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ISLAMABAD: The Oil and Gas Regulatory Authority (Ogra) has awarded a licence to Khyber Refinery (Pvt) Ltd to set up a new refinery in Khushalgarh, Khyber Pakhtunkhwa for five years.

Ogra officials said Khyber Refinery — a new name in the market — had applied for the licence on July 11. The regulator granted the licence “to construct a new refinery of 20,000 barrels per day for five years”.

This is the second licence for the construction of a refinery in Khyber Pakhtunkhwa in the past few days.

Earlier, Ogra had issued a licence to Falcon Group to set up a 100,000 barrels per day of refinery at Dera Ismail Khan and is said to be targeting imported crude.

The Frontier Works Organisation (FWO) was already at an advanced stage to be issued a licence to process crude oil produced from Nashpa Oilfield at Kohat while two more companies from Russia and China were in negotiations with the KP government for two smaller refineries to achieve a total production target of 200,000 barrels per day in about three years.

Khyber Refinery — led by a local businessman Zafar Sha­ikh — was reportedly ahead of all others in the race including FWO as it had completed the front-end engineering design (FEED) of the refinery.

Officials at the Petroleum Division and industry experts said these refineries were not feasible commercially for the fact that total oil production in the province was no more than 55,000 barrels per day which was mostly being supplied to Attock Refinery, near Rawalpindi.

Mainly because of crude constraints, the government of Khyber Pakhtunkhwa and state run Pakistan State Oil (PSO) have been unable to proceed with their proposed joint venture for a local refinery of 40,000 barrel per day capacity.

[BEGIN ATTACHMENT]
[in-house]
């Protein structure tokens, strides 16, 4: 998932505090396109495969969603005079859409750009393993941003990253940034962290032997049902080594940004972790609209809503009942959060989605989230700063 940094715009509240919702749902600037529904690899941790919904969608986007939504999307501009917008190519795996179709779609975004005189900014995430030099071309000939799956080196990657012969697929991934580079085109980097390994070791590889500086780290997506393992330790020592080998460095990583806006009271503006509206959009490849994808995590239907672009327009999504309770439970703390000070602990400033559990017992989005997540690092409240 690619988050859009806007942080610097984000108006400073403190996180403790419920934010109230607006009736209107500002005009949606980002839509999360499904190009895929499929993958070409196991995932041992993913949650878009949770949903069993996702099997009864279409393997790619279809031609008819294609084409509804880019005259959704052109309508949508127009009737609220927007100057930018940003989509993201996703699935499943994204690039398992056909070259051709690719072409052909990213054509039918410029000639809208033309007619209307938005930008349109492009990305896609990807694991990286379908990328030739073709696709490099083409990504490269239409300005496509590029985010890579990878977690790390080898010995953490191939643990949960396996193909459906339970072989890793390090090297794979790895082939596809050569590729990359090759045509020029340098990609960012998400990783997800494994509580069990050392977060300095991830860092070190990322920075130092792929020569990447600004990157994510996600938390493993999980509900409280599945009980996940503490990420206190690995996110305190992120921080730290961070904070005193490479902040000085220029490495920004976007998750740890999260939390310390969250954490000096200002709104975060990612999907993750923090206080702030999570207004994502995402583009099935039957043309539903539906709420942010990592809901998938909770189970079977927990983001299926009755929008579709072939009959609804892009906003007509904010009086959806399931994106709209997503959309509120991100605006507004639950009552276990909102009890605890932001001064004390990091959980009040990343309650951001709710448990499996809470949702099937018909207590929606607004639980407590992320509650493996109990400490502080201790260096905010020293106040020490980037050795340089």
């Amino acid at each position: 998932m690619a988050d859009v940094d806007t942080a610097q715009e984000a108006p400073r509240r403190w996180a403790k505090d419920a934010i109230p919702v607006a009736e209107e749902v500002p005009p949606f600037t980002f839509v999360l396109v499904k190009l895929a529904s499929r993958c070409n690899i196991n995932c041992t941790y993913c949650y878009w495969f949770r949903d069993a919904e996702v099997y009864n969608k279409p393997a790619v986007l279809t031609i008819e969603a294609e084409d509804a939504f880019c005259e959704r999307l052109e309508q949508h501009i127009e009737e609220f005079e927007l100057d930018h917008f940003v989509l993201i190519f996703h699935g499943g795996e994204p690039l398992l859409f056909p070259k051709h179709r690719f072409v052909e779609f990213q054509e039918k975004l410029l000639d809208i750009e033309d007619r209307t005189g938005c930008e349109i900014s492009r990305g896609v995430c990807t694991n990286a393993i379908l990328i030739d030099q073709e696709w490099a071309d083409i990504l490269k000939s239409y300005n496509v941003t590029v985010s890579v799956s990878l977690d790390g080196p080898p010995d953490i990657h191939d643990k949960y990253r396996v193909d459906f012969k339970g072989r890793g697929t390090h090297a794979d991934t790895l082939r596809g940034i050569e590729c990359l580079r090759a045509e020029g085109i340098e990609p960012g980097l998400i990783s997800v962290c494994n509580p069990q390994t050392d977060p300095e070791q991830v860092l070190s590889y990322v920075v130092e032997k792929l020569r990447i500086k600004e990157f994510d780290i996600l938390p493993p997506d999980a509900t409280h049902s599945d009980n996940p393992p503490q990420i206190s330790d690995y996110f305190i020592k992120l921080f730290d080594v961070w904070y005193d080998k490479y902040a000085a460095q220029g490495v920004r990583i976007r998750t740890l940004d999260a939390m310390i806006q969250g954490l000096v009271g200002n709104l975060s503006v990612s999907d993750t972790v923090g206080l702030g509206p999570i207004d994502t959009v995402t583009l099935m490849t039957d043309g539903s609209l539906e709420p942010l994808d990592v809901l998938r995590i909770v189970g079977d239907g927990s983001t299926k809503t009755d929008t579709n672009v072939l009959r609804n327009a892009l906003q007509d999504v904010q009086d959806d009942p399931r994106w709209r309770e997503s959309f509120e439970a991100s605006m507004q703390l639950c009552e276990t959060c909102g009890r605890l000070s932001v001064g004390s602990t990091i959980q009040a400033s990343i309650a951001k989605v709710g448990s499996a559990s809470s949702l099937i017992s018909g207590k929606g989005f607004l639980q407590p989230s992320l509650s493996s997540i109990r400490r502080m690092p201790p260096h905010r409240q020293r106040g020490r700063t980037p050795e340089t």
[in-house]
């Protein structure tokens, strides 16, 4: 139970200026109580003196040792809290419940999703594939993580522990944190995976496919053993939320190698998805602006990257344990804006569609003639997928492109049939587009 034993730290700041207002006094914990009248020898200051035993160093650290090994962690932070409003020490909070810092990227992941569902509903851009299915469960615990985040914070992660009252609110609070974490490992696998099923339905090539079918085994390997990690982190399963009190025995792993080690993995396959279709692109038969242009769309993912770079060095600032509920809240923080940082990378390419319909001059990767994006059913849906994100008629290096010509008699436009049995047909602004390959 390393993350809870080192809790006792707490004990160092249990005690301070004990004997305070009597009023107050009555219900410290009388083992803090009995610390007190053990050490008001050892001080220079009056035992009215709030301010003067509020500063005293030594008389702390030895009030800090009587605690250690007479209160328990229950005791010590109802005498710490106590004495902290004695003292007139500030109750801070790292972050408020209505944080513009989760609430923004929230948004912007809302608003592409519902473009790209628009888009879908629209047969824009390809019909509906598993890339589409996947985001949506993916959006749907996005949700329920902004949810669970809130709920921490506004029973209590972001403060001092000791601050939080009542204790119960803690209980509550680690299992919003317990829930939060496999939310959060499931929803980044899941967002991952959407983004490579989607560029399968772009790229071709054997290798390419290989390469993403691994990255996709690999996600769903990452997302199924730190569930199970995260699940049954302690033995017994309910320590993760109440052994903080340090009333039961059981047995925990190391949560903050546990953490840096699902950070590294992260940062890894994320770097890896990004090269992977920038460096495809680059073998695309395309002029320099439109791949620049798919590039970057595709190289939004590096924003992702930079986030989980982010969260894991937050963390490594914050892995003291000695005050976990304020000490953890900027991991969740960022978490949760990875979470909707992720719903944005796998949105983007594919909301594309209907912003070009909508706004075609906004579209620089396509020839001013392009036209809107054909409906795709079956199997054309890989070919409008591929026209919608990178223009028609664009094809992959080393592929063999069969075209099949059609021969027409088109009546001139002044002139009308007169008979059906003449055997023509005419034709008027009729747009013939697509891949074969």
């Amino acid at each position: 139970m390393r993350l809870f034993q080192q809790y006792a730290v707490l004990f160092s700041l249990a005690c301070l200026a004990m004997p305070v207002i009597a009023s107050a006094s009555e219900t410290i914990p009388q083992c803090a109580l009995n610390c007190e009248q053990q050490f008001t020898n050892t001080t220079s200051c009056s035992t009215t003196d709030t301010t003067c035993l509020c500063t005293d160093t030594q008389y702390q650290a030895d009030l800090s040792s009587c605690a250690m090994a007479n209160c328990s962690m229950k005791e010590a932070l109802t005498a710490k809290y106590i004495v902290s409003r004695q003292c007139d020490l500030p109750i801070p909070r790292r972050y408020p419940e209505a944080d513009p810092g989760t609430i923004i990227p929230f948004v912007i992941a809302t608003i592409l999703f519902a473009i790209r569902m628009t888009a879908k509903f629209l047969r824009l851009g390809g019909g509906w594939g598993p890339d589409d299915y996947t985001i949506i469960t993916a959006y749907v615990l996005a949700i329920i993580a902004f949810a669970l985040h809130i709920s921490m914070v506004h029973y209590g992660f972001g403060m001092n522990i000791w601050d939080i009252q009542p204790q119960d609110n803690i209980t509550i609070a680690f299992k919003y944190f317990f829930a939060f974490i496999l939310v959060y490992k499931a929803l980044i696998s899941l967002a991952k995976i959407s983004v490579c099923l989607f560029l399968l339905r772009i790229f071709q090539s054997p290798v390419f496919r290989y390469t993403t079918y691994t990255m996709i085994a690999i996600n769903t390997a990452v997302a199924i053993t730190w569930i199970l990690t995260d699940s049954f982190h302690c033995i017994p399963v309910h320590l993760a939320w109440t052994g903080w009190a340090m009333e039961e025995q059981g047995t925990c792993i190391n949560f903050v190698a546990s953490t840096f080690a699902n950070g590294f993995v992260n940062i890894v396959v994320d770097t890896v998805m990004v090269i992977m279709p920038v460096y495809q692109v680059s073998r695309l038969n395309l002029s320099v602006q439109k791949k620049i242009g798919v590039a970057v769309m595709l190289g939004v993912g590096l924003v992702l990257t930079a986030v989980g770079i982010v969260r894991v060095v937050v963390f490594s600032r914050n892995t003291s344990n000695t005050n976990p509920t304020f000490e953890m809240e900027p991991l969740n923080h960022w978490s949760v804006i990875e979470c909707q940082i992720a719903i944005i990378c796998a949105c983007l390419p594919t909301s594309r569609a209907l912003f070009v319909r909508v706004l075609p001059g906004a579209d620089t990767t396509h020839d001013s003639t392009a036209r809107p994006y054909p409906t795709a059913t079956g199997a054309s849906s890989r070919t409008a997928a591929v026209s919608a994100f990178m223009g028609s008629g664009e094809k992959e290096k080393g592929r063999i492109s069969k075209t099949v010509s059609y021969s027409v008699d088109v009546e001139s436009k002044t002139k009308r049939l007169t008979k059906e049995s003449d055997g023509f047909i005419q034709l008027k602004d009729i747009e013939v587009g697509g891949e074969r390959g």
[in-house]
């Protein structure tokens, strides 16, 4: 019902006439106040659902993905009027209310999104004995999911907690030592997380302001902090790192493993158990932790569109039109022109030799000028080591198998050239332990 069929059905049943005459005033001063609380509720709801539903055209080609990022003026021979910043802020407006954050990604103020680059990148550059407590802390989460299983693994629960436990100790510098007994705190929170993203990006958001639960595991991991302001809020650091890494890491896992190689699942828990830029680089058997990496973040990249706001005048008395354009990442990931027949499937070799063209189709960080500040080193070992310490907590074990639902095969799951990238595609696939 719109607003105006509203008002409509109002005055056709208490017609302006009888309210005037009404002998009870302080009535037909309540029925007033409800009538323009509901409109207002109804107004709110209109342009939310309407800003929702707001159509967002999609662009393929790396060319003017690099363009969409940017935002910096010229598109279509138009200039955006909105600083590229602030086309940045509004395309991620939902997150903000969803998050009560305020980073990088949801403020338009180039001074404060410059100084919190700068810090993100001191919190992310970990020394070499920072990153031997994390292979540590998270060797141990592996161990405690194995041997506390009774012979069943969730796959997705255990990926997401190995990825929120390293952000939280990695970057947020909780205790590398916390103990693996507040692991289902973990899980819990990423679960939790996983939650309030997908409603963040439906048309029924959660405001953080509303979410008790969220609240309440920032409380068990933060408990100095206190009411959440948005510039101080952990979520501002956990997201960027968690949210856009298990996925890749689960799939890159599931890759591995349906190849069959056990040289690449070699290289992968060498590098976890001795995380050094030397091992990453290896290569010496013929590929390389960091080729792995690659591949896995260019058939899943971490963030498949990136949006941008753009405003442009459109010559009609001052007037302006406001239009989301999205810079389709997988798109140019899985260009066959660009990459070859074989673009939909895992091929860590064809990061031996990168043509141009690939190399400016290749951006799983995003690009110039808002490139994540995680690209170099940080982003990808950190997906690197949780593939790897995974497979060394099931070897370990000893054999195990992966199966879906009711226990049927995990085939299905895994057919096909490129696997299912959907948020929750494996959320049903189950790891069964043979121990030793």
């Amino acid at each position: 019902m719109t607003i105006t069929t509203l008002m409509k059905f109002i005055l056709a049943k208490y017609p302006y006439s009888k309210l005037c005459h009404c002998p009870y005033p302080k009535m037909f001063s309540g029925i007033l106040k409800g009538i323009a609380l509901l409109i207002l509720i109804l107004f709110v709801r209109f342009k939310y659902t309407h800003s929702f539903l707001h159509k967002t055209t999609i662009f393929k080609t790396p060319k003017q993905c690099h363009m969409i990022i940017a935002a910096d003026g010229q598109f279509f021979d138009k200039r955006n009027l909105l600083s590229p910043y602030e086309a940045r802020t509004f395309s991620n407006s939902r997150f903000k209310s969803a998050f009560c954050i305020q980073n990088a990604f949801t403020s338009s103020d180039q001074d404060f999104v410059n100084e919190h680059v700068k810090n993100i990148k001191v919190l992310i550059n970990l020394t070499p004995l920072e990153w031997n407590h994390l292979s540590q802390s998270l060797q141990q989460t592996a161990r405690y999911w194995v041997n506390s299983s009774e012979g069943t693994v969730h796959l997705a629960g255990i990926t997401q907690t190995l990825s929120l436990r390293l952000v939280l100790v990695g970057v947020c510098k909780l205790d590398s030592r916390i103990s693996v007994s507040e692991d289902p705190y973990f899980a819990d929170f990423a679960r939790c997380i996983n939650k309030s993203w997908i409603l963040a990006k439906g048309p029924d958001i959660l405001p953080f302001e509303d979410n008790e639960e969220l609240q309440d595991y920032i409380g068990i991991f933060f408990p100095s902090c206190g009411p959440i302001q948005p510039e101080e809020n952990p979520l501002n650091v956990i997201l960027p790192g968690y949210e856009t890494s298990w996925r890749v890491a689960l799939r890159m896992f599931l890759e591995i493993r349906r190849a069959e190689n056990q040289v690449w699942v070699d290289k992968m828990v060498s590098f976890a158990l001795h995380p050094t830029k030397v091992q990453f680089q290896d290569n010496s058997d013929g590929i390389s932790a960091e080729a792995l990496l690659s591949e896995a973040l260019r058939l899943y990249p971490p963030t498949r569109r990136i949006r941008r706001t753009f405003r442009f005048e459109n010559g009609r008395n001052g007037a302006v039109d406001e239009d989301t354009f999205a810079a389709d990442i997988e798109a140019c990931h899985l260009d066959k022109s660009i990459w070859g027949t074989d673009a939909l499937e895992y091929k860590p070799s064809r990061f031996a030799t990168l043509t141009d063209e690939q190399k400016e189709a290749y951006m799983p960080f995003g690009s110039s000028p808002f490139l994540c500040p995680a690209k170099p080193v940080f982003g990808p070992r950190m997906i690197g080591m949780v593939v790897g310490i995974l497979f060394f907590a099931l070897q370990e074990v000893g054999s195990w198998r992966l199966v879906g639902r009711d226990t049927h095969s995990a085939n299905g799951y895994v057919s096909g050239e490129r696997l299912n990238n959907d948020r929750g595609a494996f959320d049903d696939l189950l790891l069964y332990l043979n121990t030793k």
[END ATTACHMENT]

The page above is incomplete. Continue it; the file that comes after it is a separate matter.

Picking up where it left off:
A Petroleum Division official said local refineries are required to purchase crude from the field at international rates and could not be given cheaper crude. Also, the refineries have to secure international certification for technology that attracts fee while a small refinery with 20,000 processing capacity could hardly produce any marketable 90 or 92RON petrol, making it unviable for a short period like five years.

Member Oil Ogra Dr Abdullah Malik did not respond to calls to comment while the Ogra spokesman was reportedly on a visit abroad. An Ogra official, however, said irrespective of the feasibility or not, the regulator was required to issue a licence when any applicant completes documentation.

A refinery expert said smaller refineries may not be viable as the government has only recently announced an incentive package for refineries having minimum capacity of 100,000 barrels per day for deep conversion refining with 20 year tax holiday.

The licences are being issued by Ogra under rule 5 (2) of the Pakistan Oil (Refining, Blending, Transportation, Storage and Marketing) Rules, 2016.

Investors are required to secure a few departmental clearances before they are allowed to start commercial operations.

These include NoCs from Ministry of Defence, Environmental Protection Agency and other federal or provincial agencies. The licencees are also required to submit due diligence certificate from scheduled bank or financial institution, within one year of issuance of this licence.

The licencee would also be responsible to arrange crude oil at its own without any guarantee or obligation from the government or the regulator. The proposed refinery shall be a brand new project (semi conversion) and comply with the technical standards for that category, notified by Ogra and all other applicable safety standards in setting up the proposed refinery project.

The company shall furnish a quarterly progress report on construction of the refinery on regular basis and a third party completion report.

In case of failure to complete the infrastructure within the stipulated period of the licence (without any valid reason), the regulator can decline the extension of the licence or, depending on the nature of non-compliance impose penalties.

Published in Dawn, August 8th, 2018